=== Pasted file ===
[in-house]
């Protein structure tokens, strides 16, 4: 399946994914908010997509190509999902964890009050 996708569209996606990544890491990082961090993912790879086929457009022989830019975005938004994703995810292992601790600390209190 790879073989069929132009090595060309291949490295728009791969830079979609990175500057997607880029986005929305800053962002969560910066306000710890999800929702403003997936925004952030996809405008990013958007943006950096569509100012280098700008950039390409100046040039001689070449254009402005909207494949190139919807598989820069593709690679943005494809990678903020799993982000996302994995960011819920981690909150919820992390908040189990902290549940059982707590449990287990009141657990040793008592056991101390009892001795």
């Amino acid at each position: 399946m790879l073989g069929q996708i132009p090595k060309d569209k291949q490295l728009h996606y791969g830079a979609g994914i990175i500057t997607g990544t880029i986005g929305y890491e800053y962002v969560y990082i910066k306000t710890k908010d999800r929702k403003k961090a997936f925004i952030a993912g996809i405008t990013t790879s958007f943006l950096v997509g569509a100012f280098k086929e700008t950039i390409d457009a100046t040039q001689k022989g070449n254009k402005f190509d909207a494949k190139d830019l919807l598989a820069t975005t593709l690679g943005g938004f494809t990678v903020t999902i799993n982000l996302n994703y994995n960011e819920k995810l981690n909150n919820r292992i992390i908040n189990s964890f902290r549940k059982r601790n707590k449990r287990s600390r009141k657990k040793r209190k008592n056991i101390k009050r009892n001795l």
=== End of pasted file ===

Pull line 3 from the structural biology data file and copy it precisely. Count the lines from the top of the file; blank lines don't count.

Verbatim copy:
């Amino acid at each position: 399946m790879l073989g069929q996708i132009p090595k060309d569209k291949q490295l728009h996606y791969g830079a979609g994914i990175i500057t997607g990544t880029i986005g929305y890491e800053y962002v969560y990082i910066k306000t710890k908010d999800r929702k403003k961090a997936f925004i952030a993912g996809i405008t990013t790879s958007f943006l950096v997509g569509a100012f280098k086929e700008t950039i390409d457009a100046t040039q001689k022989g070449n254009k402005f190509d909207a494949k190139d830019l919807l598989a820069t975005t593709l690679g943005g938004f494809t990678v903020t999902i799993n982000l996302n994703y994995n960011e819920k995810l981690n909150n919820r292992i992390i908040n189990s964890f902290r549940k059982r601790n707590k449990r287990s600390r009141k657990k040793r209190k008592n056991i101390k009050r009892n001795l």